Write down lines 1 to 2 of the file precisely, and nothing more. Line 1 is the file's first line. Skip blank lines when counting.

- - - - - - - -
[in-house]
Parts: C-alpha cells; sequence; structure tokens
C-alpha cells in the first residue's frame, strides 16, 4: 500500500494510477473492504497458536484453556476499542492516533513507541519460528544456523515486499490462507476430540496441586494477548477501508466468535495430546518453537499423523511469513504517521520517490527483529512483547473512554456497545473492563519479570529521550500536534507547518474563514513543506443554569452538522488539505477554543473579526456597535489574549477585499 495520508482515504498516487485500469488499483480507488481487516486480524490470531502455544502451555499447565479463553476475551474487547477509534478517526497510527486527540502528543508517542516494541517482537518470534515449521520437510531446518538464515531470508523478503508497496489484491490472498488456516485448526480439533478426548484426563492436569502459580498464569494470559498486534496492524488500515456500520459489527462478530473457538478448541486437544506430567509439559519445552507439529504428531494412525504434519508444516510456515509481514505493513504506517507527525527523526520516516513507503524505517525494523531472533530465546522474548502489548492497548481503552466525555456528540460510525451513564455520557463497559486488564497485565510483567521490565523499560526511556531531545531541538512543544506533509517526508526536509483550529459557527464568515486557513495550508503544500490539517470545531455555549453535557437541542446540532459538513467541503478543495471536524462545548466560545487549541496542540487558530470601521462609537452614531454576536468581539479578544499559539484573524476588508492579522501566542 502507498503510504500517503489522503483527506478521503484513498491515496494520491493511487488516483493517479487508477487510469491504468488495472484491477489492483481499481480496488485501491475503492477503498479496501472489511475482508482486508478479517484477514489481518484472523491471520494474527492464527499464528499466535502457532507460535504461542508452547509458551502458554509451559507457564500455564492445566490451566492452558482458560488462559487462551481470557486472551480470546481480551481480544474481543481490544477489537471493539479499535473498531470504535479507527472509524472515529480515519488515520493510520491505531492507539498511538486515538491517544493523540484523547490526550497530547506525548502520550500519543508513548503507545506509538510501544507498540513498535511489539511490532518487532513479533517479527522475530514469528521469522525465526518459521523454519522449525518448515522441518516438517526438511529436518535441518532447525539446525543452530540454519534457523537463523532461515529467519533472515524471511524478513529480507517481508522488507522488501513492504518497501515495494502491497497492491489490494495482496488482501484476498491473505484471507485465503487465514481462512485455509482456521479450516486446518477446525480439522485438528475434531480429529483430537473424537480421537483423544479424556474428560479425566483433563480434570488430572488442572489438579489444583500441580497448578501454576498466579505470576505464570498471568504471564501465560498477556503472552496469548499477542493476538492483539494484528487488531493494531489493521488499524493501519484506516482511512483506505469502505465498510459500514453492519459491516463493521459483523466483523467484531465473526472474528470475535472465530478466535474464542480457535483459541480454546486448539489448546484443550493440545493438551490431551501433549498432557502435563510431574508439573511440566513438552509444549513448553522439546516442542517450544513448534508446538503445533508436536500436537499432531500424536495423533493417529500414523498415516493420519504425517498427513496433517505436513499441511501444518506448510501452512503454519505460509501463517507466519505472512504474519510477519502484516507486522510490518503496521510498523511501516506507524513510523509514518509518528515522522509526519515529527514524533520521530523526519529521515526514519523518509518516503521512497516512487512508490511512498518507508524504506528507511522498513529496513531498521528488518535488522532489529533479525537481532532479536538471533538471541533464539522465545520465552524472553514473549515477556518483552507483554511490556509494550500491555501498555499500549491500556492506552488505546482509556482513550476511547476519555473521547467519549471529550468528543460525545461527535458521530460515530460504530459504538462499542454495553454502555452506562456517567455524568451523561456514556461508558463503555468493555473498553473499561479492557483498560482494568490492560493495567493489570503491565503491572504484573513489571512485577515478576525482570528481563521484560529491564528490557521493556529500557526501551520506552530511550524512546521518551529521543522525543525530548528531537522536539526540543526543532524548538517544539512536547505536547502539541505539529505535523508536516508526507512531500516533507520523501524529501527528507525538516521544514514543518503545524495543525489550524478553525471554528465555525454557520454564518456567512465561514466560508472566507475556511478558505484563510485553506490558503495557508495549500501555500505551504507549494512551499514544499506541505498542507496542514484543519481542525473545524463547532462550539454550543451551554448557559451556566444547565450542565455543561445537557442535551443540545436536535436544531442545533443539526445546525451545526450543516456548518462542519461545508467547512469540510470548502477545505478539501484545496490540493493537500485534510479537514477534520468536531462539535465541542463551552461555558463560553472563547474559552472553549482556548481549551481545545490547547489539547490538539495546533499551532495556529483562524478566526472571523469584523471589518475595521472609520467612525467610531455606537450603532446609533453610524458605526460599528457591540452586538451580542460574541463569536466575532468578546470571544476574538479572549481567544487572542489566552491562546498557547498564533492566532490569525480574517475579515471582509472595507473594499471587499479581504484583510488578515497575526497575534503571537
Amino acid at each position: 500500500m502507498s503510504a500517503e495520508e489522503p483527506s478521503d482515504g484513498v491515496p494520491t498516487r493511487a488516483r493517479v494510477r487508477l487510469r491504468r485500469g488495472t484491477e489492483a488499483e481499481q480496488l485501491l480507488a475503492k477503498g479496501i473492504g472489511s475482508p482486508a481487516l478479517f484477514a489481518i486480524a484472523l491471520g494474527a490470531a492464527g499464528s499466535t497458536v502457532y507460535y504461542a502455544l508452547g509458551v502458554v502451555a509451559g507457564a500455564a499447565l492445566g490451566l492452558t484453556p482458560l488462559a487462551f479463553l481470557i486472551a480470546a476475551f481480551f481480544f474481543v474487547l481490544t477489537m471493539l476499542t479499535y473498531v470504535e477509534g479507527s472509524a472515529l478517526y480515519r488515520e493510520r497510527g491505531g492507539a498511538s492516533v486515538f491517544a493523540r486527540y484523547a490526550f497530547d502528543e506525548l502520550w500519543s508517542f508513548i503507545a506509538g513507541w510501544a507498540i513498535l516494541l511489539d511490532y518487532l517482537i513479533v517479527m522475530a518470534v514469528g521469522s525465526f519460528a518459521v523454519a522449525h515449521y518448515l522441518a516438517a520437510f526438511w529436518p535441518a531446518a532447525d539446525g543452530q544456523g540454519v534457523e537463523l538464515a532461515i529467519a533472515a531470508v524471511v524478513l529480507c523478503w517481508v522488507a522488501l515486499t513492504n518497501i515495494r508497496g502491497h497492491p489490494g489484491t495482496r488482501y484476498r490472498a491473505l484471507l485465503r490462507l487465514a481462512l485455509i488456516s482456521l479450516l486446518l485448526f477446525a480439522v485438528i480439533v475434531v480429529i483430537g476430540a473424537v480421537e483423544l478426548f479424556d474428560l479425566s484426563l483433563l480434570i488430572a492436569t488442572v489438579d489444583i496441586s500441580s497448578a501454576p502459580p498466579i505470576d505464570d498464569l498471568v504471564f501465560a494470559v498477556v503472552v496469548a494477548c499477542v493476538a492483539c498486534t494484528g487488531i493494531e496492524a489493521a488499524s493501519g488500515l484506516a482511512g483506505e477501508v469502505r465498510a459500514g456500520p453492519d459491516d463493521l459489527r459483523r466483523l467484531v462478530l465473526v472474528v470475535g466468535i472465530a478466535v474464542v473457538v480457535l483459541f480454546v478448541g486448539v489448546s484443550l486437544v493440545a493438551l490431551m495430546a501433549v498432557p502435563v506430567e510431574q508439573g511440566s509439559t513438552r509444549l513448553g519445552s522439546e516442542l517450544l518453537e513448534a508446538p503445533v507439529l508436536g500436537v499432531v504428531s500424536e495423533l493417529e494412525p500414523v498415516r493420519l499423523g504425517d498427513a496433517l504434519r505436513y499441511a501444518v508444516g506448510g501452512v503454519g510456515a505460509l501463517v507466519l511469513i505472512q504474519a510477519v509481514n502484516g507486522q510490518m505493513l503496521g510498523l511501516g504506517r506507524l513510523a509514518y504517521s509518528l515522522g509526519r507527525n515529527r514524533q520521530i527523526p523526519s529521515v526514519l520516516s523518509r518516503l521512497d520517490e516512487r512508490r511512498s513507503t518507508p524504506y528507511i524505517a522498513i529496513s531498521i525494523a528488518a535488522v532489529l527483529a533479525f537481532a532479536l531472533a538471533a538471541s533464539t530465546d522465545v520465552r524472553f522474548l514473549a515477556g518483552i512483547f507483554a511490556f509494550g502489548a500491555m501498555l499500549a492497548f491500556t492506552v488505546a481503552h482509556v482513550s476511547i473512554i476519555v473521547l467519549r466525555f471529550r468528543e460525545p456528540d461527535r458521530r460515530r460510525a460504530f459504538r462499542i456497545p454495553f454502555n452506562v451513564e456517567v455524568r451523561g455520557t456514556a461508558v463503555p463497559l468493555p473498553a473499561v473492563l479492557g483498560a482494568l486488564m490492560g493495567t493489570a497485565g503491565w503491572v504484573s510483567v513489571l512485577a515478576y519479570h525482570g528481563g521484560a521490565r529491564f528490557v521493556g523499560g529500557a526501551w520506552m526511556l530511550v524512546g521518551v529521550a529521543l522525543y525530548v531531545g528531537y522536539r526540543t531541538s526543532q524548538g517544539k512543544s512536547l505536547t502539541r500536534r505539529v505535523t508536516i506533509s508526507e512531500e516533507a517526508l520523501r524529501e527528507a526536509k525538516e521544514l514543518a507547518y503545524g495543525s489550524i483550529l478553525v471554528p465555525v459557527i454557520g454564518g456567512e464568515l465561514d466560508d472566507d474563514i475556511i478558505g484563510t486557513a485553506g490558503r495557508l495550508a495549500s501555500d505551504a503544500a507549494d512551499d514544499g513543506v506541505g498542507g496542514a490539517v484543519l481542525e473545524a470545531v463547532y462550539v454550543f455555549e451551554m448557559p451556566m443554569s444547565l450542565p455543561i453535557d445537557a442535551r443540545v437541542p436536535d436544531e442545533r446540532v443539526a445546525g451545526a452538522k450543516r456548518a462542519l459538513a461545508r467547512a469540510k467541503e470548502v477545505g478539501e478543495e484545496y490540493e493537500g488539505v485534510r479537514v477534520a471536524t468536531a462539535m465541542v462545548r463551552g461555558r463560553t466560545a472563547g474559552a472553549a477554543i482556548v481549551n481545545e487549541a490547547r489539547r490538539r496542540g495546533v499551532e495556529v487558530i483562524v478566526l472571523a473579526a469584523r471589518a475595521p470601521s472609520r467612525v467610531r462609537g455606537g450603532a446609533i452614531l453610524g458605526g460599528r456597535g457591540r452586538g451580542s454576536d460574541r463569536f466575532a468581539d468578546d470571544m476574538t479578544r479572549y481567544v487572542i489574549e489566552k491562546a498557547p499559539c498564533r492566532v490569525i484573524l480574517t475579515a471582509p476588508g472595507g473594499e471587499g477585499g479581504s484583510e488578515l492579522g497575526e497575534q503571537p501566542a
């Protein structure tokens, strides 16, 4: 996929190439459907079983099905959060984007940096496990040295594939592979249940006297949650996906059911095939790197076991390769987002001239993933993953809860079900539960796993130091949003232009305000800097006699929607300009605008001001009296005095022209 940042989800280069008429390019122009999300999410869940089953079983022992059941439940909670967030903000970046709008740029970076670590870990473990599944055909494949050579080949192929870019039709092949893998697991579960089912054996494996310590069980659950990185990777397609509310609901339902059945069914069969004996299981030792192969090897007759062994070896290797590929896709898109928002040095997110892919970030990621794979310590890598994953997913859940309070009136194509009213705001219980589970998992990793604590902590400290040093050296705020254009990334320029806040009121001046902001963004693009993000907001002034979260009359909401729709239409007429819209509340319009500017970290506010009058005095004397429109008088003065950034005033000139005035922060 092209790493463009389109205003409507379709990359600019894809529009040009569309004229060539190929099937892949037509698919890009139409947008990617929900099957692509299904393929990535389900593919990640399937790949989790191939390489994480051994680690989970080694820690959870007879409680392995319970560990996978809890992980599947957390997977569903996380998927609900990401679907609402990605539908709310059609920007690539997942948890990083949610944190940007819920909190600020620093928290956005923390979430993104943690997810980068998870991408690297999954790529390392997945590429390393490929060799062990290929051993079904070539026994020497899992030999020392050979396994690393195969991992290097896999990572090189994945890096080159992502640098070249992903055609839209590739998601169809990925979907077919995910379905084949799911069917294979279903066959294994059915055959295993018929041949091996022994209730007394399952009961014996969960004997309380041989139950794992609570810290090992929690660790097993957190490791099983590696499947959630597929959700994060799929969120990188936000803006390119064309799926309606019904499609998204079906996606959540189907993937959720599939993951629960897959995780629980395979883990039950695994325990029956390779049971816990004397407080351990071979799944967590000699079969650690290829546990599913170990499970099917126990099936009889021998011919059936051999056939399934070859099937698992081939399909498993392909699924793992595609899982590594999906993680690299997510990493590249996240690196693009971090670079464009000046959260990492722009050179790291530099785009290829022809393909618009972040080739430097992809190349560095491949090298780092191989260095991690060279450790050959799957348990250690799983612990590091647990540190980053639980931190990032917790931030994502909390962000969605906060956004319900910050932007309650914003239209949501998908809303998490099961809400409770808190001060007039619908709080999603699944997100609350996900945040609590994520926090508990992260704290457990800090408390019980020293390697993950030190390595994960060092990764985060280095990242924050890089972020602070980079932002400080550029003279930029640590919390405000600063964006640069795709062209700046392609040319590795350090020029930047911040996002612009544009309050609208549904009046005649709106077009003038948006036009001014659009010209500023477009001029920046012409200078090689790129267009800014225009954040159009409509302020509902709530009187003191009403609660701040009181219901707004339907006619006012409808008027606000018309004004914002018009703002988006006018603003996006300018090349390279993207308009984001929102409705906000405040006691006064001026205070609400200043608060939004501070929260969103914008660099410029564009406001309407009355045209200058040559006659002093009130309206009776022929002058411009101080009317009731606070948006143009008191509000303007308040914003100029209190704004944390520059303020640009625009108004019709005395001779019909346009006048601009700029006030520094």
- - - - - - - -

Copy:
[in-house]
Parts: C-alpha cells; sequence; structure tokens